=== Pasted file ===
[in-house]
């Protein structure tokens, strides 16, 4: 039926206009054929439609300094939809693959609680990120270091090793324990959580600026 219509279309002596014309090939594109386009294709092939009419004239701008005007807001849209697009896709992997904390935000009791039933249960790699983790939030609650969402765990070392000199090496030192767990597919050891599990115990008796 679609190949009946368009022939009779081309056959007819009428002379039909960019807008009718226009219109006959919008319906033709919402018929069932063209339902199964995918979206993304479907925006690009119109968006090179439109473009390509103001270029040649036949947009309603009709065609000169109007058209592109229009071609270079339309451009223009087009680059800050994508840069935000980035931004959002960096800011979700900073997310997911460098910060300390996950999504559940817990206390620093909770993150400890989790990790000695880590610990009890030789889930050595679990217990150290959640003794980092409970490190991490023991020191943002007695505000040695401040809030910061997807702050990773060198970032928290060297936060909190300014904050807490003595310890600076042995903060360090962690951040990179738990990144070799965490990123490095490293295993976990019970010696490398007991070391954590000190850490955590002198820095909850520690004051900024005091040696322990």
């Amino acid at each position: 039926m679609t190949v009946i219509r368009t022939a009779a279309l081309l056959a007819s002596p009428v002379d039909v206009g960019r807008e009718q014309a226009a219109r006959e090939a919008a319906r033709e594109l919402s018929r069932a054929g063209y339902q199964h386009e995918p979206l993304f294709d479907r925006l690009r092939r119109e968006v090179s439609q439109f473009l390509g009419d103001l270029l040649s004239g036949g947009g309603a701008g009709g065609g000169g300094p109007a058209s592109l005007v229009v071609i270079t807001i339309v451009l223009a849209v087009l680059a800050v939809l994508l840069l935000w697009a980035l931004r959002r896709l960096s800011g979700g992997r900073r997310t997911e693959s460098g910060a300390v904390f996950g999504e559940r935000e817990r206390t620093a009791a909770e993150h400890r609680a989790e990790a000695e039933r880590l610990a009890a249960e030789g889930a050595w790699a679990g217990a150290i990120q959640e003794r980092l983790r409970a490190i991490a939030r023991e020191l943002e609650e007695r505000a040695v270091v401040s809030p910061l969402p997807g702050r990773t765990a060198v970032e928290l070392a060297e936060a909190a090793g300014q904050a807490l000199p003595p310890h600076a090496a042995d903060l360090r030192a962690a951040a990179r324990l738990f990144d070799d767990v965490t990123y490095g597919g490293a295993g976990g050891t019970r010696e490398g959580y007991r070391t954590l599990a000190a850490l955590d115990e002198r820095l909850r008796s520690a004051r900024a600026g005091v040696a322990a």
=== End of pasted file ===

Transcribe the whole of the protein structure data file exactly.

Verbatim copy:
[in-house]
């Protein structure tokens, strides 16, 4: 039926206009054929439609300094939809693959609680990120270091090793324990959580600026 219509279309002596014309090939594109386009294709092939009419004239701008005007807001849209697009896709992997904390935000009791039933249960790699983790939030609650969402765990070392000199090496030192767990597919050891599990115990008796 679609190949009946368009022939009779081309056959007819009428002379039909960019807008009718226009219109006959919008319906033709919402018929069932063209339902199964995918979206993304479907925006690009119109968006090179439109473009390509103001270029040649036949947009309603009709065609000169109007058209592109229009071609270079339309451009223009087009680059800050994508840069935000980035931004959002960096800011979700900073997310997911460098910060300390996950999504559940817990206390620093909770993150400890989790990790000695880590610990009890030789889930050595679990217990150290959640003794980092409970490190991490023991020191943002007695505000040695401040809030910061997807702050990773060198970032928290060297936060909190300014904050807490003595310890600076042995903060360090962690951040990179738990990144070799965490990123490095490293295993976990019970010696490398007991070391954590000190850490955590002198820095909850520690004051900024005091040696322990």
């Amino acid at each position: 039926m679609t190949v009946i219509r368009t022939a009779a279309l081309l056959a007819s002596p009428v002379d039909v206009g960019r807008e009718q014309a226009a219109r006959e090939a919008a319906r033709e594109l919402s018929r069932a054929g063209y339902q199964h386009e995918p979206l993304f294709d479907r925006l690009r092939r119109e968006v090179s439609q439109f473009l390509g009419d103001l270029l040649s004239g036949g947009g309603a701008g009709g065609g000169g300094p109007a058209s592109l005007v229009v071609i270079t807001i339309v451009l223009a849209v087009l680059a800050v939809l994508l840069l935000w697009a980035l931004r959002r896709l960096s800011g979700g992997r900073r997310t997911e693959s460098g910060a300390v904390f996950g999504e559940r935000e817990r206390t620093a009791a909770e993150h400890r609680a989790e990790a000695e039933r880590l610990a009890a249960e030789g889930a050595w790699a679990g217990a150290i990120q959640e003794r980092l983790r409970a490190i991490a939030r023991e020191l943002e609650e007695r505000a040695v270091v401040s809030p910061l969402p997807g702050r990773t765990a060198v970032e928290l070392a060297e936060a909190a090793g300014q904050a807490l000199p003595p310890h600076a090496a042995d903060l360090r030192a962690a951040a990179r324990l738990f990144d070799d767990v965490t990123y490095g597919g490293a295993g976990g050891t019970r010696e490398g959580y007991r070391t954590l599990a000190a850490l955590d115990e002198r820095l909850r008796s520690a004051r900024a600026g005091v040696a322990a």